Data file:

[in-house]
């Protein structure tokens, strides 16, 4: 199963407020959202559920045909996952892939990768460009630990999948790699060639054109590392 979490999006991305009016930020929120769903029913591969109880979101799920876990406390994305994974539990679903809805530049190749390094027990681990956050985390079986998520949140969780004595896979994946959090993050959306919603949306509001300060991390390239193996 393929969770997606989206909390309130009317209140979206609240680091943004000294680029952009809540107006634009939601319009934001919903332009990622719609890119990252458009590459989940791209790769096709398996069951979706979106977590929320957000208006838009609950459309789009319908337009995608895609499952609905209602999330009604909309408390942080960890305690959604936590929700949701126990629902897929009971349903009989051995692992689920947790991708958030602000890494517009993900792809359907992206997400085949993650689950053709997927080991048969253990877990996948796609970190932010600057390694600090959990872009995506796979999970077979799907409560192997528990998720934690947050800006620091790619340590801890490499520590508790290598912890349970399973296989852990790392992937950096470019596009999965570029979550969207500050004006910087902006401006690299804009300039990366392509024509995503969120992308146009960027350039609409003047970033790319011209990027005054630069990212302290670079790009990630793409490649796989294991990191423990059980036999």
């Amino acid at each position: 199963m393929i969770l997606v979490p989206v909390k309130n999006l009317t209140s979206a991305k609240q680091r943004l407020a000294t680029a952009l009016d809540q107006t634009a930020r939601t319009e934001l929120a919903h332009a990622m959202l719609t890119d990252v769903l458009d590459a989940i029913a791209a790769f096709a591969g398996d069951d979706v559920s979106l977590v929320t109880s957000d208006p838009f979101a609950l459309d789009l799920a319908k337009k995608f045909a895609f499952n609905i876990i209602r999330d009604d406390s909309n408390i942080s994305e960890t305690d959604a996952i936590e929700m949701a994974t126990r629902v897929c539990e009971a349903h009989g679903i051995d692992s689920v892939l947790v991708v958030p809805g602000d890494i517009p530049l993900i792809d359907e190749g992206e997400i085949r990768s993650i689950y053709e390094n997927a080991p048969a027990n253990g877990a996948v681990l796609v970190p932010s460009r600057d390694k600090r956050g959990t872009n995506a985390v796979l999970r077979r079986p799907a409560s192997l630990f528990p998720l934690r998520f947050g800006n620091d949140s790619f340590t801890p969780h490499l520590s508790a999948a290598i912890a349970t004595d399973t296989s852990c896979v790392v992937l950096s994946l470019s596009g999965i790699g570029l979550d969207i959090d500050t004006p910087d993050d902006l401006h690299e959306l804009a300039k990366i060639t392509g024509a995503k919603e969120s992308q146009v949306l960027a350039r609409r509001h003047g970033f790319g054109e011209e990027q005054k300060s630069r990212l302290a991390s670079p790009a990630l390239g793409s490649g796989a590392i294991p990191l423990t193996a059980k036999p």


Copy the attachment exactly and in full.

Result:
[in-house]
């Protein structure tokens, strides 16, 4: 199963407020959202559920045909996952892939990768460009630990999948790699060639054109590392 979490999006991305009016930020929120769903029913591969109880979101799920876990406390994305994974539990679903809805530049190749390094027990681990956050985390079986998520949140969780004595896979994946959090993050959306919603949306509001300060991390390239193996 393929969770997606989206909390309130009317209140979206609240680091943004000294680029952009809540107006634009939601319009934001919903332009990622719609890119990252458009590459989940791209790769096709398996069951979706979106977590929320957000208006838009609950459309789009319908337009995608895609499952609905209602999330009604909309408390942080960890305690959604936590929700949701126990629902897929009971349903009989051995692992689920947790991708958030602000890494517009993900792809359907992206997400085949993650689950053709997927080991048969253990877990996948796609970190932010600057390694600090959990872009995506796979999970077979799907409560192997528990998720934690947050800006620091790619340590801890490499520590508790290598912890349970399973296989852990790392992937950096470019596009999965570029979550969207500050004006910087902006401006690299804009300039990366392509024509995503969120992308146009960027350039609409003047970033790319011209990027005054630069990212302290670079790009990630793409490649796989294991990191423990059980036999």
């Amino acid at each position: 199963m393929i969770l997606v979490p989206v909390k309130n999006l009317t209140s979206a991305k609240q680091r943004l407020a000294t680029a952009l009016d809540q107006t634009a930020r939601t319009e934001l929120a919903h332009a990622m959202l719609t890119d990252v769903l458009d590459a989940i029913a791209a790769f096709a591969g398996d069951d979706v559920s979106l977590v929320t109880s957000d208006p838009f979101a609950l459309d789009l799920a319908k337009k995608f045909a895609f499952n609905i876990i209602r999330d009604d406390s909309n408390i942080s994305e960890t305690d959604a996952i936590e929700m949701a994974t126990r629902v897929c539990e009971a349903h009989g679903i051995d692992s689920v892939l947790v991708v958030p809805g602000d890494i517009p530049l993900i792809d359907e190749g992206e997400i085949r990768s993650i689950y053709e390094n997927a080991p048969a027990n253990g877990a996948v681990l796609v970190p932010s460009r600057d390694k600090r956050g959990t872009n995506a985390v796979l999970r077979r079986p799907a409560s192997l630990f528990p998720l934690r998520f947050g800006n620091d949140s790619f340590t801890p969780h490499l520590s508790a999948a290598i912890a349970t004595d399973t296989s852990c896979v790392v992937l950096s994946l470019s596009g999965i790699g570029l979550d969207i959090d500050t004006p910087d993050d902006l401006h690299e959306l804009a300039k990366i060639t392509g024509a995503k919603e969120s992308q146009v949306l960027a350039r609409r509001h003047g970033f790319g054109e011209e990027q005054k300060s630069r990212l302290a991390s670079p790009a990630l390239g793409s490649g796989a590392i294991p990191l423990t193996a059980k036999p």